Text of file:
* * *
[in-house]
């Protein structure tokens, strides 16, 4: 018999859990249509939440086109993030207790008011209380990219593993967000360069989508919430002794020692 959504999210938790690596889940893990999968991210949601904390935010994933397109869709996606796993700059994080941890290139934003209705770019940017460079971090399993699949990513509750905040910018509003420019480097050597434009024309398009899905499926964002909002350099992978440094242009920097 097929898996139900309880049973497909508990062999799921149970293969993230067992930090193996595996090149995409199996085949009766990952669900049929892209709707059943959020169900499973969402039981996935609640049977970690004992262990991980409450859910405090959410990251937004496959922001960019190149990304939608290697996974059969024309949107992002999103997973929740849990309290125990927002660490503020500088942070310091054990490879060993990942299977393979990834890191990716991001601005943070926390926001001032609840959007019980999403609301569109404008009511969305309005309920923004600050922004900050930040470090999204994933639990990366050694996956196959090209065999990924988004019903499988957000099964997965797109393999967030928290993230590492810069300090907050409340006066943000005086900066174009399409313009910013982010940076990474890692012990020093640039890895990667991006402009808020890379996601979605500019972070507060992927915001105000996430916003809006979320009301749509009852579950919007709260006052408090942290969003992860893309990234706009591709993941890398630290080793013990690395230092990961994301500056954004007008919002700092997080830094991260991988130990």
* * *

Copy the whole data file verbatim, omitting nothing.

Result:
[in-house]
């Protein structure tokens, strides 16, 4: 018999859990249509939440086109993030207790008011209380990219593993967000360069989508919430002794020692 959504999210938790690596889940893990999968991210949601904390935010994933397109869709996606796993700059994080941890290139934003209705770019940017460079971090399993699949990513509750905040910018509003420019480097050597434009024309398009899905499926964002909002350099992978440094242009920097 097929898996139900309880049973497909508990062999799921149970293969993230067992930090193996595996090149995409199996085949009766990952669900049929892209709707059943959020169900499973969402039981996935609640049977970690004992262990991980409450859910405090959410990251937004496959922001960019190149990304939608290697996974059969024309949107992002999103997973929740849990309290125990927002660490503020500088942070310091054990490879060993990942299977393979990834890191990716991001601005943070926390926001001032609840959007019980999403609301569109404008009511969305309005309920923004600050922004900050930040470090999204994933639990990366050694996956196959090209065999990924988004019903499988957000099964997965797109393999967030928290993230590492810069300090907050409340006066943000005086900066174009399409313009910013982010940076990474890692012990020093640039890895990667991006402009808020890379996601979605500019972070507060992927915001105000996430916003809006979320009301749509009852579950919007709260006052408090942290969003992860893309990234706009591709993941890398630290080793013990690395230092990961994301500056954004007008919002700092997080830094991260991988130990």